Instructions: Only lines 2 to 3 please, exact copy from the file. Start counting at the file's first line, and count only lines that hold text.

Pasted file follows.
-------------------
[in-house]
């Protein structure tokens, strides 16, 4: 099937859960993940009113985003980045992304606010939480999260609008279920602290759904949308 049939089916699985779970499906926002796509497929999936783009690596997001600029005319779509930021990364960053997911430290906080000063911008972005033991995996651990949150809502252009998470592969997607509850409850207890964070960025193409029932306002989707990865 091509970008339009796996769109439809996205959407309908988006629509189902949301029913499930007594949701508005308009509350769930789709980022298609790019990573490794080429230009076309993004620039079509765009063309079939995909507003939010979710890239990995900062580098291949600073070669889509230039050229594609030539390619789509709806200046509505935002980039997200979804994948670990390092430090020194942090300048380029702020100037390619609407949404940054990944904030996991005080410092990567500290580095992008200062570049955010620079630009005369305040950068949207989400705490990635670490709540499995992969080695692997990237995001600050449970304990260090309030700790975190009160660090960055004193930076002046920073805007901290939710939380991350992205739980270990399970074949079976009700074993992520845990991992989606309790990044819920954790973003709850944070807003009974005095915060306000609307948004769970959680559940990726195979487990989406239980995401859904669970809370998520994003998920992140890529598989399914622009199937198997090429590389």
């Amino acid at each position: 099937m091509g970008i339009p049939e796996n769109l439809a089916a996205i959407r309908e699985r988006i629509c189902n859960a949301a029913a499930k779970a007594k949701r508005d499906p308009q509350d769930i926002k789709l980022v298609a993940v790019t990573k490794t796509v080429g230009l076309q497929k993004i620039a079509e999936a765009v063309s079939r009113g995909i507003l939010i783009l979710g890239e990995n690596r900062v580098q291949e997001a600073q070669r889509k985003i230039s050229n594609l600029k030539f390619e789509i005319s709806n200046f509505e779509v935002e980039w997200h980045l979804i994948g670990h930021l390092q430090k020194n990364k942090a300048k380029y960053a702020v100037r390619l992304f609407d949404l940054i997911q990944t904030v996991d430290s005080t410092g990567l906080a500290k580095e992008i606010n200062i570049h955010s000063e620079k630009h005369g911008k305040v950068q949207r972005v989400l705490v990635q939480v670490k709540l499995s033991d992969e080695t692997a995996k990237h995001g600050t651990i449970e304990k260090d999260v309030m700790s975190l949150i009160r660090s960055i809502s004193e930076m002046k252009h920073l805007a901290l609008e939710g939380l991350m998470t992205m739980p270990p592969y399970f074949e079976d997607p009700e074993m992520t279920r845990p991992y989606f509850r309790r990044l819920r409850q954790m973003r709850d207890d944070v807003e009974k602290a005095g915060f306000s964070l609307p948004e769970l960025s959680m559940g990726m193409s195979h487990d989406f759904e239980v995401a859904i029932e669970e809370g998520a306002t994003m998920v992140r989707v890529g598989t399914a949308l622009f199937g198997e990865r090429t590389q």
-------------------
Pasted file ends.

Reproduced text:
């Protein structure tokens, strides 16, 4: 099937859960993940009113985003980045992304606010939480999260609008279920602290759904949308 049939089916699985779970499906926002796509497929999936783009690596997001600029005319779509930021990364960053997911430290906080000063911008972005033991995996651990949150809502252009998470592969997607509850409850207890964070960025193409029932306002989707990865 091509970008339009796996769109439809996205959407309908988006629509189902949301029913499930007594949701508005308009509350769930789709980022298609790019990573490794080429230009076309993004620039079509765009063309079939995909507003939010979710890239990995900062580098291949600073070669889509230039050229594609030539390619789509709806200046509505935002980039997200979804994948670990390092430090020194942090300048380029702020100037390619609407949404940054990944904030996991005080410092990567500290580095992008200062570049955010620079630009005369305040950068949207989400705490990635670490709540499995992969080695692997990237995001600050449970304990260090309030700790975190009160660090960055004193930076002046920073805007901290939710939380991350992205739980270990399970074949079976009700074993992520845990991992989606309790990044819920954790973003709850944070807003009974005095915060306000609307948004769970959680559940990726195979487990989406239980995401859904669970809370998520994003998920992140890529598989399914622009199937198997090429590389």
């Amino acid at each position: 099937m091509g970008i339009p049939e796996n769109l439809a089916a996205i959407r309908e699985r988006i629509c189902n859960a949301a029913a499930k779970a007594k949701r508005d499906p308009q509350d769930i926002k789709l980022v298609a993940v790019t990573k490794t796509v080429g230009l076309q497929k993004i620039a079509e999936a765009v063309s079939r009113g995909i507003l939010i783009l979710g890239e990995n690596r900062v580098q291949e997001a600073q070669r889509k985003i230039s050229n594609l600029k030539f390619e789509i005319s709806n200046f509505e779509v935002e980039w997200h980045l979804i994948g670990h930021l390092q430090k020194n990364k942090a300048k380029y960053a702020v100037r390619l992304f609407d949404l940054i997911q990944t904030v996991d430290s005080t410092g990567l906080a500290k580095e992008i606010n200062i570049h955010s000063e620079k630009h005369g911008k305040v950068q949207r972005v989400l705490v990635q939480v670490k709540l499995s033991d992969e080695t692997a995996k990237h995001g600050t651990i449970e304990k260090d999260v309030m700790s975190l949150i009160r660090s960055i809502s004193e930076m002046k252009h920073l805007a901290l609008e939710g939380l991350m998470t992205m739980p270990p592969y399970f074949e079976d997607p009700e074993m992520t279920r845990p991992y989606f509850r309790r990044l819920r409850q954790m973003r709850d207890d944070v807003e009974k602290a005095g915060f306000s964070l609307p948004e769970l960025s959680m559940g990726m193409s195979h487990d989406f759904e239980v995401a859904i029932e669970e809370g998520a306002t994003m998920v992140r989707v890529g598989t399914a949308l622009f199937g198997e990865r090429t590389q």